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Blight's never-told story about leaving Geelong


Malcolm Blight has opened up about the moment he decided he would be leaving Geelong as senior coach and how booing deeply affected him.

Blight speaks of a day at Kardinia Park back in Round 12 of 1994 where his Cats took on a struggling St Kilda side.

The Saints finished third last on the ladder that year, but led the perennially successful Geelong after kicking seven unanswered goals.

Blight breaks down what happened next, how it led to him choosing to leave Geelong and why people need to think about the long-term ramifications of booing before they do it.

“I remember it like yesterday,” Blight told SEN’s Whateley.

“I don’t think I’ve ever said this before, what actually happened was we played in a couple of Grand Finals and were going really well, and there was St Kilda who weren’t travelling well and they were in front of us.

“Gary Ayres was an assistant coach for the first time that year, he’d come from Hawthorn, and as I walked out and heard the booing, I turned to Gary and said, 'I told you, the Geelong people don’t like you Hawthorn people'.

“Which was funnily enough broke the ice and then I went and did my business.

“In the last quarter Gary Ablett Snr turned it on and the team played really well and we won the game.

“I can honestly say after that night and I said, 'Gary (Ablett), that to me says today that I won’t be here after this year'.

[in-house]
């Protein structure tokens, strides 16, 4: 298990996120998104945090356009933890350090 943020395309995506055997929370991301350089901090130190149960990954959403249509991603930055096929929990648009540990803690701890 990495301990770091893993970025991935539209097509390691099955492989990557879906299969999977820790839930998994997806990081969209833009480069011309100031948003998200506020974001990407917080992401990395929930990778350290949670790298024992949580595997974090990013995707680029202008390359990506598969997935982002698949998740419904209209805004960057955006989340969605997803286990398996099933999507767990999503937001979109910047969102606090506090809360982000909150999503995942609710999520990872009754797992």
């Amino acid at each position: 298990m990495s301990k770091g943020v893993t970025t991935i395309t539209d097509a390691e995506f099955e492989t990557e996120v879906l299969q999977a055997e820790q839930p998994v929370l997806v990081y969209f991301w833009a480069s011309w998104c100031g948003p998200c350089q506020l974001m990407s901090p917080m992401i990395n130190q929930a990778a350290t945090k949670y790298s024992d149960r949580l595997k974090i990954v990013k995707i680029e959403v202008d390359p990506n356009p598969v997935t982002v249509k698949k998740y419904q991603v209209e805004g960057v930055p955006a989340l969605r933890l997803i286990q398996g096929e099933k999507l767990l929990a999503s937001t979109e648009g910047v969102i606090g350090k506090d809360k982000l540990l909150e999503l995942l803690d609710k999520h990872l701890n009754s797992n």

“I made my decision virtually that after all you’ve brought to the club, I thought if that’s what it’s got to (booing), I don’t have to put up with this.

“That booing is extreme and I thought this is a waste of time. We ended up making the Grand Final and I dutifully stepped aside and the reason being if that’s what the Geelong people think about what I’m doing, I might as well not be here.

“Now that’s pretty extreme, I’ve never told that story ever, ever before.

“It just disappointed me to no end… after all you’ve sort of done for the previous six years, you thought you might have had a few credit points, but that’s okay.

“So that booing to me just typifies something that I just think is extreme and something I don’t ever want to be a part of.

“People can pay their money and go and do that, but all sorts of things come after that booing and if you want to ask anyone, ask Adam Goodes about that. What it does to people… and on that sort of field, I just don’t get it.”

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